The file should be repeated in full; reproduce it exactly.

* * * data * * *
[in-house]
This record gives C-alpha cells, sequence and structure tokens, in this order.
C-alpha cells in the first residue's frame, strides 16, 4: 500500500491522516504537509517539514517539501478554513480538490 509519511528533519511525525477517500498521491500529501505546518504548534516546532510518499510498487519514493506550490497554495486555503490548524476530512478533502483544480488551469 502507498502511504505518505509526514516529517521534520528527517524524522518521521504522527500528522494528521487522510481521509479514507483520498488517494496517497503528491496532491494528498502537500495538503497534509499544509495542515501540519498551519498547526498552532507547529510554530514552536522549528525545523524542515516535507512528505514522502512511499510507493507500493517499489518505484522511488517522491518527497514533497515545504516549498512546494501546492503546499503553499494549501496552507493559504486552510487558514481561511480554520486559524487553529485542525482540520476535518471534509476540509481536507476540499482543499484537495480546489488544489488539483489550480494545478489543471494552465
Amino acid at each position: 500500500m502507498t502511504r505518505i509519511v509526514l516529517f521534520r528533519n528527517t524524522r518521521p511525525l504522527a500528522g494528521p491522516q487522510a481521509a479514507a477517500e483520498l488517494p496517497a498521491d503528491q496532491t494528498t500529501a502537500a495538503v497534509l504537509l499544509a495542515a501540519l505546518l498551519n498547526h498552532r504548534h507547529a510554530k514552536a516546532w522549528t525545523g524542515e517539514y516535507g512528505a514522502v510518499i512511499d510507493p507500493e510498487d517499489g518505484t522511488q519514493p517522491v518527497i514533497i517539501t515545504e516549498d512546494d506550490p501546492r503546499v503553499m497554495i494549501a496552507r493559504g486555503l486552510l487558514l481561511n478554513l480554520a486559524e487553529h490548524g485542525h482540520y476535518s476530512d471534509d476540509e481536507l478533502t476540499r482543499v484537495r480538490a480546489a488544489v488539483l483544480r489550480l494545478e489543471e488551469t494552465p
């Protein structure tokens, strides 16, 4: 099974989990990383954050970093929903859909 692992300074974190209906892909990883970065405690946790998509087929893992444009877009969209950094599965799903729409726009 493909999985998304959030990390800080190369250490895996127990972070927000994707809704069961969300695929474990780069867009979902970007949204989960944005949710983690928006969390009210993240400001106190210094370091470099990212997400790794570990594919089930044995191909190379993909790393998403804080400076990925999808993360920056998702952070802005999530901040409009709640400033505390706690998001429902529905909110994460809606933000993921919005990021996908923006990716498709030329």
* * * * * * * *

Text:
[in-house]
This record gives C-alpha cells, sequence and structure tokens, in this order.
C-alpha cells in the first residue's frame, strides 16, 4: 500500500491522516504537509517539514517539501478554513480538490 509519511528533519511525525477517500498521491500529501505546518504548534516546532510518499510498487519514493506550490497554495486555503490548524476530512478533502483544480488551469 502507498502511504505518505509526514516529517521534520528527517524524522518521521504522527500528522494528521487522510481521509479514507483520498488517494496517497503528491496532491494528498502537500495538503497534509499544509495542515501540519498551519498547526498552532507547529510554530514552536522549528525545523524542515516535507512528505514522502512511499510507493507500493517499489518505484522511488517522491518527497514533497515545504516549498512546494501546492503546499503553499494549501496552507493559504486552510487558514481561511480554520486559524487553529485542525482540520476535518471534509476540509481536507476540499482543499484537495480546489488544489488539483489550480494545478489543471494552465
Amino acid at each position: 500500500m502507498t502511504r505518505i509519511v509526514l516529517f521534520r528533519n528527517t524524522r518521521p511525525l504522527a500528522g494528521p491522516q487522510a481521509a479514507a477517500e483520498l488517494p496517497a498521491d503528491q496532491t494528498t500529501a502537500a495538503v497534509l504537509l499544509a495542515a501540519l505546518l498551519n498547526h498552532r504548534h507547529a510554530k514552536a516546532w522549528t525545523g524542515e517539514y516535507g512528505a514522502v510518499i512511499d510507493p507500493e510498487d517499489g518505484t522511488q519514493p517522491v518527497i514533497i517539501t515545504e516549498d512546494d506550490p501546492r503546499v503553499m497554495i494549501a496552507r493559504g486555503l486552510l487558514l481561511n478554513l480554520a486559524e487553529h490548524g485542525h482540520y476535518s476530512d471534509d476540509e481536507l478533502t476540499r482543499v484537495r480538490a480546489a488544489v488539483l483544480r489550480l494545478e489543471e488551469t494552465p
């Protein structure tokens, strides 16, 4: 099974989990990383954050970093929903859909 692992300074974190209906892909990883970065405690946790998509087929893992444009877009969209950094599965799903729409726009 493909999985998304959030990390800080190369250490895996127990972070927000994707809704069961969300695929474990780069867009979902970007949204989960944005949710983690928006969390009210993240400001106190210094370091470099990212997400790794570990594919089930044995191909190379993909790393998403804080400076990925999808993360920056998702952070802005999530901040409009709640400033505390706690998001429902529905909110994460809606933000993921919005990021996908923006990716498709030329």